When the lotion I packed kept its contents steady and as my son got darker and darker from the sun, I wondered… was the sunscreen even getting on him? The answer was mixed.

“We don’t use my sunscreen, mom,” I was told earlier this week. “The counselors say it’s too hard to apply so they spray us every day with spray sunscreen which I know you don’t like.”

I love my kid.

I went into a semi-panic. Here I am, BPA, paraben, nano-particle free while my son is inhaling oxybenzone every morning in the swim locker room.

“They didn’t put it on my face,” he said proudly. But it wasn’t that much of a relief. I don’t give a lick if he eats Popsicle and chips almost every day while at camp. I can’t worry about packing him his own snacks – that’s crazy, right?

But, the chemicals in the sunscreen are ones I’ve vowed to avoid. So I did what any mother trying to protect her son from the evils of the world would do. I called the camp and complained. (It was the first time this whole summer.) And I was promptly told that the sunscreen sticks are impossible to apply, the spray is easier and if I want my son to have his own private sunscreen application I need to send lotion, not a sunscreen stick, and that she’d have to tell the UNIT HEAD of the camp that we have special rules for him.

OMG.

“You must think I’m totally crazy,” I told the camp director. “You must think I’m insane, but I hate spray sunscreen.”

OMG.

After there wasn’t much more that I could do or say. I found an old tube of California Baby and threw it in the bag. But there was more to that. What kind of ramifications would my neuroses about sunscreen chemicals have on my child, who, in wanting to protect what I think might be harmful for his health, may put him in a position of ridiculousness at camp? It’s only 8 weeks of his life, right?

At the end of the day what did I reflect on about this? That I acted bat-sh** crazy about zinc. Freaking goopy icky white zinc sunscreen.

Here’s to hoping the only couch he ends up on is the one in my basement.

I’m a Totsy Mom!

As if I haven’t committed myself to enough already (new business, new Chicago Parent blog ((details forthcoming)), I was asked this past Fall to be a “Totsy Mom.” If you don’t know, Totsy is one of the hottest deal sites on the web for clothing, products, goods for moms and kids. They have daily sales, much like Gilt Groupe and the brands they have deals on are ridiculous — Schoenhut, Melissa and Doug, Kidorable, American Apparel — just to name a few.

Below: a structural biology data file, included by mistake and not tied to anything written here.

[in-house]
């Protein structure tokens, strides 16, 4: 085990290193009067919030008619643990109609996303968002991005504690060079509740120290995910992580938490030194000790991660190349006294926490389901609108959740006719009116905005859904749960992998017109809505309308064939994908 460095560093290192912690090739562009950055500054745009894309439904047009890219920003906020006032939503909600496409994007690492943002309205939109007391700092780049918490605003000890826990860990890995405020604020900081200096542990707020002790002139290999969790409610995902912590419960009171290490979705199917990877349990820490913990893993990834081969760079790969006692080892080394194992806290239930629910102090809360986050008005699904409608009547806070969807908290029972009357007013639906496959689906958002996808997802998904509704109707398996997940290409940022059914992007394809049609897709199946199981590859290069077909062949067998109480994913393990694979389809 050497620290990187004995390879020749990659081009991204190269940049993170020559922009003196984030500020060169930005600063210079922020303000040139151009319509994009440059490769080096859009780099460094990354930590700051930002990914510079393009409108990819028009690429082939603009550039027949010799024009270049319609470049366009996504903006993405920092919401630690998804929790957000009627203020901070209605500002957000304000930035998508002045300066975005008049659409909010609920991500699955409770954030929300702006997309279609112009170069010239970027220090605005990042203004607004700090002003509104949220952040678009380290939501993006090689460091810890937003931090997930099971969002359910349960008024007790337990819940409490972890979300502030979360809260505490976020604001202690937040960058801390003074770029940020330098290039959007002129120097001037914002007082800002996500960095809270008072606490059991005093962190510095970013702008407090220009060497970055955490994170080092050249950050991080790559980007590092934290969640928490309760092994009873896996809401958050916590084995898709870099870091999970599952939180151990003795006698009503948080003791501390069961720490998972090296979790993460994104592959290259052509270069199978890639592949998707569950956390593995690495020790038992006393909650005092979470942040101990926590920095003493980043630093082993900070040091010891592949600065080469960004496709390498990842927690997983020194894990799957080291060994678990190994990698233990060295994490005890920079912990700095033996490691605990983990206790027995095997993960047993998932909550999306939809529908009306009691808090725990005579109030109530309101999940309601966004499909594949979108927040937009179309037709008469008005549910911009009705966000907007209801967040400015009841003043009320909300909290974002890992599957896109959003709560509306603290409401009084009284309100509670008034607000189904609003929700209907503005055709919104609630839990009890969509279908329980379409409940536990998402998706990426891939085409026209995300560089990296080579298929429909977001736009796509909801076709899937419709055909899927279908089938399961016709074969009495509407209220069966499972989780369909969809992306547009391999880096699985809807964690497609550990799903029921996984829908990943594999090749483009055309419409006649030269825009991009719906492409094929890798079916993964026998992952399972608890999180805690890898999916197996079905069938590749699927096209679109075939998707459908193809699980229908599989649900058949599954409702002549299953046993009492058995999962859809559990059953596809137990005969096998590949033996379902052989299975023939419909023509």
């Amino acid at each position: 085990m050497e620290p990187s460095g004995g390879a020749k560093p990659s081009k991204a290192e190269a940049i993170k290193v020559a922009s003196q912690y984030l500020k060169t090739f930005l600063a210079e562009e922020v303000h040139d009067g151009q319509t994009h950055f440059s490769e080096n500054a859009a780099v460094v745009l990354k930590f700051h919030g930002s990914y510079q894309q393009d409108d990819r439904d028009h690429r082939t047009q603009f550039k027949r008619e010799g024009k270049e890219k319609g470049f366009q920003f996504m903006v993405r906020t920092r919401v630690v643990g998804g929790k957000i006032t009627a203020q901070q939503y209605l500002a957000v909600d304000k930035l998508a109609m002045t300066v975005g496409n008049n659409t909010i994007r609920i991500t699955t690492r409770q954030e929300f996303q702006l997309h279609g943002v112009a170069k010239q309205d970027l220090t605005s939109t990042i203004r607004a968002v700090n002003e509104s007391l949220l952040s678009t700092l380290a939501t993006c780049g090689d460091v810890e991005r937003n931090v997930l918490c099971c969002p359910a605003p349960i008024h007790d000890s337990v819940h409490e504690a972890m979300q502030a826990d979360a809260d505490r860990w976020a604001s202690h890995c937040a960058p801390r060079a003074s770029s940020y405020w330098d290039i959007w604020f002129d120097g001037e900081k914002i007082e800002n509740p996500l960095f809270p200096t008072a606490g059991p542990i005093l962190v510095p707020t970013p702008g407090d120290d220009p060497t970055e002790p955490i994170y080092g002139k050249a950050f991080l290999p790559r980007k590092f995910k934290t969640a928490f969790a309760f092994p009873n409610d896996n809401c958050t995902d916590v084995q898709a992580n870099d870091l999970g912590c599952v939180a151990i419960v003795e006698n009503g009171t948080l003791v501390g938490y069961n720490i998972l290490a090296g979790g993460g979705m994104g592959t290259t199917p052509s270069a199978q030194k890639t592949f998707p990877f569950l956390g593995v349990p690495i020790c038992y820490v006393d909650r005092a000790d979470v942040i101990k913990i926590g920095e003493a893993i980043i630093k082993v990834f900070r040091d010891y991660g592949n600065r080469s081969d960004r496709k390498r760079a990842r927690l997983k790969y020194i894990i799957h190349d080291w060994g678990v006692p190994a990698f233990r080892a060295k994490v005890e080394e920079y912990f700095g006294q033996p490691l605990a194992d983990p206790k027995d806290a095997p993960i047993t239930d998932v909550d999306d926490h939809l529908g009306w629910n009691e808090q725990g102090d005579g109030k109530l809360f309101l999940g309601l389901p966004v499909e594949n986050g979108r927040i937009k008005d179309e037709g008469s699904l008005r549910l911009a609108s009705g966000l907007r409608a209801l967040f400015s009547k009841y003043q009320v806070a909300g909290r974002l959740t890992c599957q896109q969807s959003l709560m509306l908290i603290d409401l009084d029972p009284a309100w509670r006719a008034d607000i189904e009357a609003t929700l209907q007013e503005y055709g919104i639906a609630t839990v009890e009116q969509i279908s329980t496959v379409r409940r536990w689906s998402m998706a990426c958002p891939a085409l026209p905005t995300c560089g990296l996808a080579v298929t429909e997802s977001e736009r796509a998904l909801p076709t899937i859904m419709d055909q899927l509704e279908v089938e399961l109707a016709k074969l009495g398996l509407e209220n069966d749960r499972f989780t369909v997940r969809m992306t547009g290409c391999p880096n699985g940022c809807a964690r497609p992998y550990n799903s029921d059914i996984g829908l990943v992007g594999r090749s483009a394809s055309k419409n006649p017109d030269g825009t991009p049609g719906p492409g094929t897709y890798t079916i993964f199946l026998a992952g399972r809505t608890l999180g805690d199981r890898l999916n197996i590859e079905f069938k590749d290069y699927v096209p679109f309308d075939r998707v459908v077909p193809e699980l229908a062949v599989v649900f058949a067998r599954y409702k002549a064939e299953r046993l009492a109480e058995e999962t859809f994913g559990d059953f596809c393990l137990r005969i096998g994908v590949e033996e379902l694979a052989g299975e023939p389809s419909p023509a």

I usually don’t sign up for things like this. I rarely attach myself to a brand, product. I have done some branded posts lately, but those were mainly for WORK…

However, something about Totsy felt right to me. For one, I like to shop. A lot. And I like to shop bargains. Totsy is bargain shopping for your kids (and some for yourself) at it’s finest. Alright, it helps that I’m getting some Totsy credits to use each month for posting deals about their brands and deals. I might even have some specials for you, my fine readers!

So, I’m here to try being a Totsy Mom for awhile. I hope you’re all cool with that and come along for a fine, shopping ride.

Yes, I am being compensated in Totsy credit for posting on my site a couple times a month about Totsy + hang out with them on Twitter and Facebook.

The Puffle

Forget Beanie Babies. For my kids, the new “it” cheap plush toy from China is The Puffle. I first saw The Puffle at my son’s school a few weeks ago. The exposure to The Puffle in the days before I actually saw it apparently put my son over the edge because before I could even say the word “NO” he started his campaign for one.

“A has one. L has one. J has one. I want a Puffle.”

“NO.”

However, because I majorly screwed up on Valentine’s Day (think, Jewish school, they don’t celebrate so neither do we at home), I went on a hunt earlier this week for the $8.99 loveable furry fuzzball.

Behold, The Puffle. You would have thought I brought home Moses or something. ‘Cept I bought blue.

I’ve never heard so many thank yous, I love you mommies in one afternoon. It was love at first Puffle.

Within hours minutes seconds, The Puffle became part of the family and I had to treat him as an equal to my children. So of course, I obliged.

The Puffle got to sleep with the toys on the first night in our house. I forgot to move the Menorah finger puppets. (FYI, The Puffle has no fingers.)

The Puffle got to go to school the next day. As you can imagine, he’s not happy being placed into the bowels of a four-year-old’s smelly backpack.

The Puffle got to play on his older “brother’s” computer.